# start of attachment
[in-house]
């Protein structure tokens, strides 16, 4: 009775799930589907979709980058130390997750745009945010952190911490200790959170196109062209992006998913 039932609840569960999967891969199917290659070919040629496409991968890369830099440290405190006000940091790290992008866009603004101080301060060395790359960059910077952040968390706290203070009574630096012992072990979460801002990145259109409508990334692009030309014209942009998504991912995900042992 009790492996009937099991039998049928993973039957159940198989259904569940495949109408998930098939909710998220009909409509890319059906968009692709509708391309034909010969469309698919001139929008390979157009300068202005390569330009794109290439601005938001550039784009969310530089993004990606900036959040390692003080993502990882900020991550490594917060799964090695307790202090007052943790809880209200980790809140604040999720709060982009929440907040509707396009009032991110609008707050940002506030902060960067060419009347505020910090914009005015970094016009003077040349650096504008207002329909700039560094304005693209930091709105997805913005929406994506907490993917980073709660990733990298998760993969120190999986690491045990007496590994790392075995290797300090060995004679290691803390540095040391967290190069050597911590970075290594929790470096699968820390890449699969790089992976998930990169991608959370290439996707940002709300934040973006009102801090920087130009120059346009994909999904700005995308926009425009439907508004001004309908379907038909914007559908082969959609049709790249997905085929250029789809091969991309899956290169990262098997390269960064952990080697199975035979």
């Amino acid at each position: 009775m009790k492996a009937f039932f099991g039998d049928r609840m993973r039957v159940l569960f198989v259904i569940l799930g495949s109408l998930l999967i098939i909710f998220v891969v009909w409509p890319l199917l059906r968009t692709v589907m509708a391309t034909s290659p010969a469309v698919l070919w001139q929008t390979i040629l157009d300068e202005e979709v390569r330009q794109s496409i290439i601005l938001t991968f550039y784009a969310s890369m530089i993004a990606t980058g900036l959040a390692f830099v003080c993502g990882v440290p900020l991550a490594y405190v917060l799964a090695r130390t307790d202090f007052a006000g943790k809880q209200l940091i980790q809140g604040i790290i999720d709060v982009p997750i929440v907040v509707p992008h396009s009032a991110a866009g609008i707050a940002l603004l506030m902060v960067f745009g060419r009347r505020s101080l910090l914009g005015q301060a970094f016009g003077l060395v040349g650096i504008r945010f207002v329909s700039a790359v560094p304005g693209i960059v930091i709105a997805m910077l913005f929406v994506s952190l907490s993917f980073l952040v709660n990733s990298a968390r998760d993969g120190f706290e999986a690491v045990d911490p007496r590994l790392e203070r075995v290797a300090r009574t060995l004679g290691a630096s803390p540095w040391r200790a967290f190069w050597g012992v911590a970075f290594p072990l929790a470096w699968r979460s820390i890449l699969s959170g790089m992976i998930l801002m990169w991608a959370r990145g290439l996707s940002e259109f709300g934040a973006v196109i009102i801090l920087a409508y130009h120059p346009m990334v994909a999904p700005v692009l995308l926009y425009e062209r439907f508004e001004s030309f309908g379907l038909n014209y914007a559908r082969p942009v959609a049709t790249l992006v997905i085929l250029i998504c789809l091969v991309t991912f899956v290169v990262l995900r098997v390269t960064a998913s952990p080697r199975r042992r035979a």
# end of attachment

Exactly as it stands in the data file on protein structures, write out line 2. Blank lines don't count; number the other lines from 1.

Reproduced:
């Protein structure tokens, strides 16, 4: 009775799930589907979709980058130390997750745009945010952190911490200790959170196109062209992006998913 039932609840569960999967891969199917290659070919040629496409991968890369830099440290405190006000940091790290992008866009603004101080301060060395790359960059910077952040968390706290203070009574630096012992072990979460801002990145259109409508990334692009030309014209942009998504991912995900042992 009790492996009937099991039998049928993973039957159940198989259904569940495949109408998930098939909710998220009909409509890319059906968009692709509708391309034909010969469309698919001139929008390979157009300068202005390569330009794109290439601005938001550039784009969310530089993004990606900036959040390692003080993502990882900020991550490594917060799964090695307790202090007052943790809880209200980790809140604040999720709060982009929440907040509707396009009032991110609008707050940002506030902060960067060419009347505020910090914009005015970094016009003077040349650096504008207002329909700039560094304005693209930091709105997805913005929406994506907490993917980073709660990733990298998760993969120190999986690491045990007496590994790392075995290797300090060995004679290691803390540095040391967290190069050597911590970075290594929790470096699968820390890449699969790089992976998930990169991608959370290439996707940002709300934040973006009102801090920087130009120059346009994909999904700005995308926009425009439907508004001004309908379907038909914007559908082969959609049709790249997905085929250029789809091969991309899956290169990262098997390269960064952990080697199975035979």